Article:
Notice how the prayer of Francis is not stating anything but just asking open-ended questions. It is the humble, seeking, endless horizon prayer of the mystic that is offered out of complete trust. You know that such a prayer will be answered, because there has already been a previous answering, a previous epiphany, a previous moment where the ground opened up and you knew you were in touch with infinite mystery and you knew you were yourself infinite mystery. You only ask such grace-filled questions, or any question for that matter, when they have already begun to be answered.
The German Jesuit, Karl Rahner, said something like this (although his German is hard to translate): “The infinite mystery that you are to yourself and the infinite mystery that God is in God’s self proceed forward together as one.” In simple English, as you uncover God’s loving truth, you uncover your own, and as you uncover your own truth, you fall deeper into God’s mercy and love. I’ve certainly seen this in my own little journey. When I come to a breakthrough in my own shadow work, my own sinfulness, my own self-knowledge, or in wonder at my own soul, it invariably feeds and invites the other side, and I want to go deeper with God.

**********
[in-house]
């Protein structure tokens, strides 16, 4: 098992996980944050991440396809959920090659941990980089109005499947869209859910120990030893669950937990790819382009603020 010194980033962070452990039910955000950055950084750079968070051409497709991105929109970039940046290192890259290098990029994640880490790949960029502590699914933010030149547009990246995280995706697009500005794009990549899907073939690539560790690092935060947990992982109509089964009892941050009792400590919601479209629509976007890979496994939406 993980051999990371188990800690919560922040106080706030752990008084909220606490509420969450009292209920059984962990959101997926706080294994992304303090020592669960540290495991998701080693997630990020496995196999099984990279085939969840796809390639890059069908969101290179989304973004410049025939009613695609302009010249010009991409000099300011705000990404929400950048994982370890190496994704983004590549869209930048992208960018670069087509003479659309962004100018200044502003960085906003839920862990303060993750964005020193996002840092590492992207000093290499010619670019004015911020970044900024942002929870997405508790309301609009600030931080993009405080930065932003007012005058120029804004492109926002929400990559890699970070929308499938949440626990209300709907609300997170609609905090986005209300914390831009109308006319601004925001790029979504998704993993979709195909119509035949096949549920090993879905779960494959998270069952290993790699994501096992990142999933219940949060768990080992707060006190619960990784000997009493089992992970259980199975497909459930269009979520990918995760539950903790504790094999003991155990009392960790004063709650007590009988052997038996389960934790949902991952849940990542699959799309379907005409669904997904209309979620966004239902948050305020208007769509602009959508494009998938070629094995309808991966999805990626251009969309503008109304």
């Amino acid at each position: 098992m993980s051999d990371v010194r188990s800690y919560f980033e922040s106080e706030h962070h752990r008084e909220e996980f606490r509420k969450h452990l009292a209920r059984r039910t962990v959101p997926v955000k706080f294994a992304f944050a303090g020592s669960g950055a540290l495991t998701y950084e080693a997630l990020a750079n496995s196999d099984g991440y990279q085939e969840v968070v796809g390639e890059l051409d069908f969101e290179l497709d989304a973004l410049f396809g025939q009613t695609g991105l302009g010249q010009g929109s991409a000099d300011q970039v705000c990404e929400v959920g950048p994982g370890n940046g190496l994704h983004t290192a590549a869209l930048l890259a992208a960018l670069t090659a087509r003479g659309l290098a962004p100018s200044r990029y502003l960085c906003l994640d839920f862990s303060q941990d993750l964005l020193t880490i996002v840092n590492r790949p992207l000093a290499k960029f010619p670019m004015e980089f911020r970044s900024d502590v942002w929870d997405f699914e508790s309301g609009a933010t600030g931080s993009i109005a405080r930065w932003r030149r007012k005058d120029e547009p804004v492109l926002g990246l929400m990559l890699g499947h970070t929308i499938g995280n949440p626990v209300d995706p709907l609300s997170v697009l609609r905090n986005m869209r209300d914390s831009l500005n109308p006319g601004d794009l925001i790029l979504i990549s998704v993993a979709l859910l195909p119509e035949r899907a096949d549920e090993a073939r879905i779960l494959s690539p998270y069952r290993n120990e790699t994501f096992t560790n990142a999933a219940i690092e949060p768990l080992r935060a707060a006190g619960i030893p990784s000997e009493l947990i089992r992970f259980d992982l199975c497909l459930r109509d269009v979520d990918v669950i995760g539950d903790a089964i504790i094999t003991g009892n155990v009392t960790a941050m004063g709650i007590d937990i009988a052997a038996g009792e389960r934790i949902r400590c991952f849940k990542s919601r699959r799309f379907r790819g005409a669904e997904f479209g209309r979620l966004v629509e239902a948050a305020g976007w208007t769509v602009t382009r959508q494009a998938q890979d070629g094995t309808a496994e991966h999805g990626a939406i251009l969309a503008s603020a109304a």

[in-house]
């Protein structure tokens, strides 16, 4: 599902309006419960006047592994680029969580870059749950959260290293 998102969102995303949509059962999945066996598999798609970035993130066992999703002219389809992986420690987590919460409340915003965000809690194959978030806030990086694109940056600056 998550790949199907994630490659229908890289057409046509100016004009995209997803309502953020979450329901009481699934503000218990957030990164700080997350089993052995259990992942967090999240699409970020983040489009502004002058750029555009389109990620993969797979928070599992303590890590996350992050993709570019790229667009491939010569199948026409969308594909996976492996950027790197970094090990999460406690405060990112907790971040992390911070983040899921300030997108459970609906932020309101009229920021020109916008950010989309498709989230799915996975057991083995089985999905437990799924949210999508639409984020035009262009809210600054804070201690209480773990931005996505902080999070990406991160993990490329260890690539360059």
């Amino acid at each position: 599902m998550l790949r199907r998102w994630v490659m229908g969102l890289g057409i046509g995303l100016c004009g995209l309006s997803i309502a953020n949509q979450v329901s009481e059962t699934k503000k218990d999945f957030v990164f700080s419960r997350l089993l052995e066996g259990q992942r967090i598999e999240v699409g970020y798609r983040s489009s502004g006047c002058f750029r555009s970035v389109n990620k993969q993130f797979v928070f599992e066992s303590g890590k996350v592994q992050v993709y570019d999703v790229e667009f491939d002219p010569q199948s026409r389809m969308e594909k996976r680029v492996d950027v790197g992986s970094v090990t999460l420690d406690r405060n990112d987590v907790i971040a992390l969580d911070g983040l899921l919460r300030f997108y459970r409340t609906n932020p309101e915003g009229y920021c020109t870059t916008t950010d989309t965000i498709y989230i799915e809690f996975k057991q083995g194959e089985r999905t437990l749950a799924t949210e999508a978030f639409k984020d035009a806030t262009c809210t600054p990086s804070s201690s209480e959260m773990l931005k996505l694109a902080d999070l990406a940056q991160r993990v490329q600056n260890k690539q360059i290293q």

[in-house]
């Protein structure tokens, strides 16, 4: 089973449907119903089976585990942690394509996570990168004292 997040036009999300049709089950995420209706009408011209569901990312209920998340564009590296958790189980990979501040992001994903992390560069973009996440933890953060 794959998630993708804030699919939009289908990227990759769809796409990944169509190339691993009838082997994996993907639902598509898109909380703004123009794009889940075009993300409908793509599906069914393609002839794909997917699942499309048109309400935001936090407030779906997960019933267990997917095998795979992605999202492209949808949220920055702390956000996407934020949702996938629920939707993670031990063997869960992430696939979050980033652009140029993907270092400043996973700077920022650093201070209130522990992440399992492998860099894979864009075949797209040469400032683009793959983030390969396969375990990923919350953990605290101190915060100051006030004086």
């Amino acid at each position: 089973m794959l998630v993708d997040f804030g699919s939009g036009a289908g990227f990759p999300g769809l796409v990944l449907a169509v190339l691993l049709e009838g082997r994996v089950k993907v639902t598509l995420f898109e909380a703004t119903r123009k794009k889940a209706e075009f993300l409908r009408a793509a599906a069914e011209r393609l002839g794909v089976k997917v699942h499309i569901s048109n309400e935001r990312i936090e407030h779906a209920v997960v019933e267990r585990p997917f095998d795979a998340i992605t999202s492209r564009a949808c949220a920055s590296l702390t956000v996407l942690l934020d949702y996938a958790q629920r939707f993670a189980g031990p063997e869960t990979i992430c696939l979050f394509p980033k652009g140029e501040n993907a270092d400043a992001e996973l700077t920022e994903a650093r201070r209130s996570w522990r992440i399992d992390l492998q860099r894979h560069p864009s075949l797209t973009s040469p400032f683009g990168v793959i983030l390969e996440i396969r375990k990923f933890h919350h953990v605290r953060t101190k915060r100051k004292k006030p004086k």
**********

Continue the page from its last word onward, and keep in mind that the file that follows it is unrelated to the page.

In the same way, when my heart opens up in a new recognition of the nature of God, it always invites me into deeper and daring honesty, deeper self-surrender, deeper shadow work with my own illusions and my own pretensions. The two will always feed one another, and that’s why people who go deeper with God invariably have a very honest evaluation of themselves. They are never proud people. They can’t be, because the closer you get to the Light, the more you see your own darkness. And the closer you get to your own ordinariness (which sometimes includes darkness), the more you know you need the Light.